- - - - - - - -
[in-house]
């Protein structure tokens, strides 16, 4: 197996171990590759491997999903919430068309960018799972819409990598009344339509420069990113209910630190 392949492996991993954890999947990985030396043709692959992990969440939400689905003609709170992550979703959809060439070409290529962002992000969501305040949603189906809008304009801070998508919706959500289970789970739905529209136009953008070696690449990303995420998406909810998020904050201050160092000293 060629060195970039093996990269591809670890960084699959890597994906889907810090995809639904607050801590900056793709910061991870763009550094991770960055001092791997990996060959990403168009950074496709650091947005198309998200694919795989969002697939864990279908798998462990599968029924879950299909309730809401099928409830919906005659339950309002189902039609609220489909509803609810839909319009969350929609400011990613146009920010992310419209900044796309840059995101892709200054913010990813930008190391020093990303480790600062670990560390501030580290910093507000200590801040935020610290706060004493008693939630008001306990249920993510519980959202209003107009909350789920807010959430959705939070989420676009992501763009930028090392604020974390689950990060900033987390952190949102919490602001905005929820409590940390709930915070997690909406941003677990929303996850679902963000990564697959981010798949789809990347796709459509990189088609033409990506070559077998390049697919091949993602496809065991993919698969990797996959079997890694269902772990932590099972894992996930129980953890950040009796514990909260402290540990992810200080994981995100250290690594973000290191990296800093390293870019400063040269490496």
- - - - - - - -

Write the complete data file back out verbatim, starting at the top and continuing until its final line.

[in-house]
């Protein structure tokens, strides 16, 4: 197996171990590759491997999903919430068309960018799972819409990598009344339509420069990113209910630190 392949492996991993954890999947990985030396043709692959992990969440939400689905003609709170992550979703959809060439070409290529962002992000969501305040949603189906809008304009801070998508919706959500289970789970739905529209136009953008070696690449990303995420998406909810998020904050201050160092000293 060629060195970039093996990269591809670890960084699959890597994906889907810090995809639904607050801590900056793709910061991870763009550094991770960055001092791997990996060959990403168009950074496709650091947005198309998200694919795989969002697939864990279908798998462990599968029924879950299909309730809401099928409830919906005659339950309002189902039609609220489909509803609810839909319009969350929609400011990613146009920010992310419209900044796309840059995101892709200054913010990813930008190391020093990303480790600062670990560390501030580290910093507000200590801040935020610290706060004493008693939630008001306990249920993510519980959202209003107009909350789920807010959430959705939070989420676009992501763009930028090392604020974390689950990060900033987390952190949102919490602001905005929820409590940390709930915070997690909406941003677990929303996850679902963000990564697959981010798949789809990347796709459509990189088609033409990506070559077998390049697919091949993602496809065991993919698969990797996959079997890694269902772990932590099972894992996930129980953890950040009796514990909260402290540990992810200080994981995100250290690594973000290191990296800093390293870019400063040269490496």